Growing demand among baby boomers and others for "enhanced cosmetics" that marry cosmetics and active ingredients to smooth wrinkled skin and otherwise improve appearance is fostering research on micro-capsules and other technology to package those ingredients in creams, lotions and other products. That boom in research on encapsulation and other delivery technology is the topic of the cover story in the current edition of Chemical & Engineering News (C&EN), the weekly newsmagazine of the American Chemical Society (ACS), the world's largest scientific society.
In the article, C&EN Senior Correspondent Marc S. Reisch explains that major chemical companies like BASF, Dow Chemical and Air Products & Chemicals are acquiring or partnering with makers of beauty and personal care ingredients to take advantage of a global market valued at $425 billion in 2011. Active ingredient delivery systems are already incorporated into 10 to 20 percent of cosmetics on the market today, a number predicted to grow to 35 or 45 percent in five years. To meet that demand, chemical companies are looking for better ways to encapsulate these additives -- which can reduce inflammation, repair hair or prevent wrinkles -- to stop them from breaking down in the bottle or help deliver them to the skin and hair more effectively.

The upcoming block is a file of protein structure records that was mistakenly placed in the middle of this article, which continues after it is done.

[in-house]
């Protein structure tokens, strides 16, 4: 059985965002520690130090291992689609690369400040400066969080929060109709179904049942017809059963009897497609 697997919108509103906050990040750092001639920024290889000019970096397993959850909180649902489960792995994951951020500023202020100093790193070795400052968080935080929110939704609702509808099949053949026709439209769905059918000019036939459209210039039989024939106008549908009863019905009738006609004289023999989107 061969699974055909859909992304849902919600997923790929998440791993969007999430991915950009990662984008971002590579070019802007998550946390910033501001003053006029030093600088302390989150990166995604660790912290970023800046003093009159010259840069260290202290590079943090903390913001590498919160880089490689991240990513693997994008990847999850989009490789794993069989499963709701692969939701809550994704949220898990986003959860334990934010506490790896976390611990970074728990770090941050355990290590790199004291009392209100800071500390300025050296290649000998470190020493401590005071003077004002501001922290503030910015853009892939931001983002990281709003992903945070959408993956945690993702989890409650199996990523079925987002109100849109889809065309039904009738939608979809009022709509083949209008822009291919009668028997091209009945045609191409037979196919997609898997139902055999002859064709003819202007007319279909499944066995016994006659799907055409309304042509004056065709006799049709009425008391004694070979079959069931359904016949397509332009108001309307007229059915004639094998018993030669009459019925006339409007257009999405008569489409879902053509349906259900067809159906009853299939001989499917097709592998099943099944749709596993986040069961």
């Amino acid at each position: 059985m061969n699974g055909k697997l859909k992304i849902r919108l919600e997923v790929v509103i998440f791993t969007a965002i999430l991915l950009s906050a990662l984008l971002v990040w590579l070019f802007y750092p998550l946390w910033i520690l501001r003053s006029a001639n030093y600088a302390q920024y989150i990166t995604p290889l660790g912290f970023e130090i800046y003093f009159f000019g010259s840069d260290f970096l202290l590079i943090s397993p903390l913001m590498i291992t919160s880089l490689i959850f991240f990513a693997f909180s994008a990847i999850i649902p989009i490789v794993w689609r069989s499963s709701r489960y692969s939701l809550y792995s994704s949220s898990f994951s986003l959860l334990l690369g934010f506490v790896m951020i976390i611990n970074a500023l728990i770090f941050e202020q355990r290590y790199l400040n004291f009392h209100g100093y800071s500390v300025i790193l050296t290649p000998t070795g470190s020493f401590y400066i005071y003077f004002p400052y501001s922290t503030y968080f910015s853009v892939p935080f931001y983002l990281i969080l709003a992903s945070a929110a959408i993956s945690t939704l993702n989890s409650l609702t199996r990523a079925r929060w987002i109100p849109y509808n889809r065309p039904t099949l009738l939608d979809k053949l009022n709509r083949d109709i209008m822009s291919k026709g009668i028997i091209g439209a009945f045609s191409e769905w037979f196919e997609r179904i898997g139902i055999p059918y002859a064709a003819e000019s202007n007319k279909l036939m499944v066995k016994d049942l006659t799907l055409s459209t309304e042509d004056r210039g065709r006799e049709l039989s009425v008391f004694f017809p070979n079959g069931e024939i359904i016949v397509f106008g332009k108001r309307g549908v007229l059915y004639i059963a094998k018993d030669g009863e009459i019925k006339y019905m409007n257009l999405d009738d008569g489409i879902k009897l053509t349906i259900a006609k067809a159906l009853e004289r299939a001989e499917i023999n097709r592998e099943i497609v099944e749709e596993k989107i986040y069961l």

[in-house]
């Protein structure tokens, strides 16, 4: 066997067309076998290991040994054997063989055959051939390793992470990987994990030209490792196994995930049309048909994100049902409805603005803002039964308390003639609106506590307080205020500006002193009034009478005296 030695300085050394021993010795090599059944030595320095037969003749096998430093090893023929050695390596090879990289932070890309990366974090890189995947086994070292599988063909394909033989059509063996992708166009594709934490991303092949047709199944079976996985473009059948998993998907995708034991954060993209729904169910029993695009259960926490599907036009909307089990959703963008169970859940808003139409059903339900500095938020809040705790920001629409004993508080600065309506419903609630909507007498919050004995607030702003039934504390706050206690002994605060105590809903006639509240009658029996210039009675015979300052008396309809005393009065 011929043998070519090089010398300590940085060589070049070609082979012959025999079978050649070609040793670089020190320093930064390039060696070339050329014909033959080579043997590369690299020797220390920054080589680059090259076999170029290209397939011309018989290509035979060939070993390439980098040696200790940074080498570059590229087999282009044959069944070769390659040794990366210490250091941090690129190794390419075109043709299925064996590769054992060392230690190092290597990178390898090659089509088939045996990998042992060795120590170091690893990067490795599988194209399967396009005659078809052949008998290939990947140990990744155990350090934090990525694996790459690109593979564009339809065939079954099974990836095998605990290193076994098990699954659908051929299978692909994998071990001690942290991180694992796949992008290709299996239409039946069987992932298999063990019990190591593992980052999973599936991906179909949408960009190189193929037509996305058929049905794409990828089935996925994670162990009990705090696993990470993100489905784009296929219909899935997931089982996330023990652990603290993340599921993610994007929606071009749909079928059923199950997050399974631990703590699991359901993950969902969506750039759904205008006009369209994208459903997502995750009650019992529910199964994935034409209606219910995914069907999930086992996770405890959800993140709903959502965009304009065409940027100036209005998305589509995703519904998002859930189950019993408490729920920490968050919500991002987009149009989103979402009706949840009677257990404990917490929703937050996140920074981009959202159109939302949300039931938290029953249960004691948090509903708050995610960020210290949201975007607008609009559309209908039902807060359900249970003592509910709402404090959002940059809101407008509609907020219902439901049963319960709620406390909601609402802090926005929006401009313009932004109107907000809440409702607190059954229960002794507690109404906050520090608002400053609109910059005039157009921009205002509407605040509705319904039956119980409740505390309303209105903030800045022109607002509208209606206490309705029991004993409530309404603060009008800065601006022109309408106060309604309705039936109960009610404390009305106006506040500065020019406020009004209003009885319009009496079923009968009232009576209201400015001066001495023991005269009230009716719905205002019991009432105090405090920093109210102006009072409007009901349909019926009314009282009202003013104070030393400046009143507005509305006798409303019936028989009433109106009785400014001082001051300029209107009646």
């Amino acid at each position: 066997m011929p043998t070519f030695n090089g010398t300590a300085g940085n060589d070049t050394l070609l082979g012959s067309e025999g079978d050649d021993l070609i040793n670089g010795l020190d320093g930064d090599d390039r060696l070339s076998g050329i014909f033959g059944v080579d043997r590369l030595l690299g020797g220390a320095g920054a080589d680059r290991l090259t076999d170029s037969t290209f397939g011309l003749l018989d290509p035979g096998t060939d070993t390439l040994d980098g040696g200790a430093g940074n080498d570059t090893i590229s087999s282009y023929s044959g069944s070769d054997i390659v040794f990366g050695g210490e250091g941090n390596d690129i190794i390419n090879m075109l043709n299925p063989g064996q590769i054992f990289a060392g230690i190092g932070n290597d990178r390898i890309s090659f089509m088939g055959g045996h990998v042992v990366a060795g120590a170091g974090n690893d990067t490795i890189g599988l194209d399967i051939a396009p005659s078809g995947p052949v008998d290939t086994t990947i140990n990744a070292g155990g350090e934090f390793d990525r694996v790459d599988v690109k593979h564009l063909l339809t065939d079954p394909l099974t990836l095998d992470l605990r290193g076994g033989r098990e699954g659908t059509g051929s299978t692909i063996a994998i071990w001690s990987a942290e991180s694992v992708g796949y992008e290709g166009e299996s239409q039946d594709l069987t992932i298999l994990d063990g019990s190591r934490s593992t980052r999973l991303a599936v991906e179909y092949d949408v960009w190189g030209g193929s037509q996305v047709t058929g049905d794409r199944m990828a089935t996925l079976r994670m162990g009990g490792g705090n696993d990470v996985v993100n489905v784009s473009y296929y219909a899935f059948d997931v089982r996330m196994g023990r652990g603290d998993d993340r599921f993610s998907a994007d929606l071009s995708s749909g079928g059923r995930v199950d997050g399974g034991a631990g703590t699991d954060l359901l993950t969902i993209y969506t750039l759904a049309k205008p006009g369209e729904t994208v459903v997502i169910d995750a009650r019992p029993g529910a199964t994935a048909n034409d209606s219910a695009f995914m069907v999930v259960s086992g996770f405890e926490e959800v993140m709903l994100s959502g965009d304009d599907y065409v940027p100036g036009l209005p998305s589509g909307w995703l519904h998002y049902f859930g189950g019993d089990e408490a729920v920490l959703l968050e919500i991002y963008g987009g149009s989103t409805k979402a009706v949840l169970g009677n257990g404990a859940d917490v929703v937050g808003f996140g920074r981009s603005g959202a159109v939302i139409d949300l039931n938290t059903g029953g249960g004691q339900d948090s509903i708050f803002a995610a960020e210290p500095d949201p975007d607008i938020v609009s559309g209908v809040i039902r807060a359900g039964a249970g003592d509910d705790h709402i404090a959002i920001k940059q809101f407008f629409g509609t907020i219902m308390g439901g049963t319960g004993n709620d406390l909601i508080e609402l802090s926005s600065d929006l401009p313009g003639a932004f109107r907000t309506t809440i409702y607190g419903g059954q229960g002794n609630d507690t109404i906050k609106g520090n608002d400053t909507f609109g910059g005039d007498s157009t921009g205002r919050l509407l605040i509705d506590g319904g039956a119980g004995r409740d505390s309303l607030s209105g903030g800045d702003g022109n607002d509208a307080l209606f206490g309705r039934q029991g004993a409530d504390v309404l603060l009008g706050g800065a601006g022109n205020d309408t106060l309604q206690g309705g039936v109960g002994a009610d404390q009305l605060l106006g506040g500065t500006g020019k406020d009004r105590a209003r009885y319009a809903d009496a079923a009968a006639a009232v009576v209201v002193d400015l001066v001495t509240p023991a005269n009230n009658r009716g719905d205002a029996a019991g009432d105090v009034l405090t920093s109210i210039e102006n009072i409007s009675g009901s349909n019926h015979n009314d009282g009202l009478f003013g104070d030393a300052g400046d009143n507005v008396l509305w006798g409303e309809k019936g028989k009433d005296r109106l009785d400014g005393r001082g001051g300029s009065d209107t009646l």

Reisch describes several new approaches. For example, Air Products & Chemicals, which produces gases like oxygen and helium, as well as adhesives and electronic chemicals, has adapted an insulin sugar delivery system to make better sunscreen. Microcapsules help coat the skin with protective ingredients, while another capsule system carries vitamins C and E beneath the skin as a second line of defense. Another product, from German specialty chemical maker Evonik Industries, uses water droplets coated in silica to make a "dry water." When combined with a powder containing fragrances or vitamins and rubbed on skin or in hair, the water is released to form a cream that delivers the ingredients.
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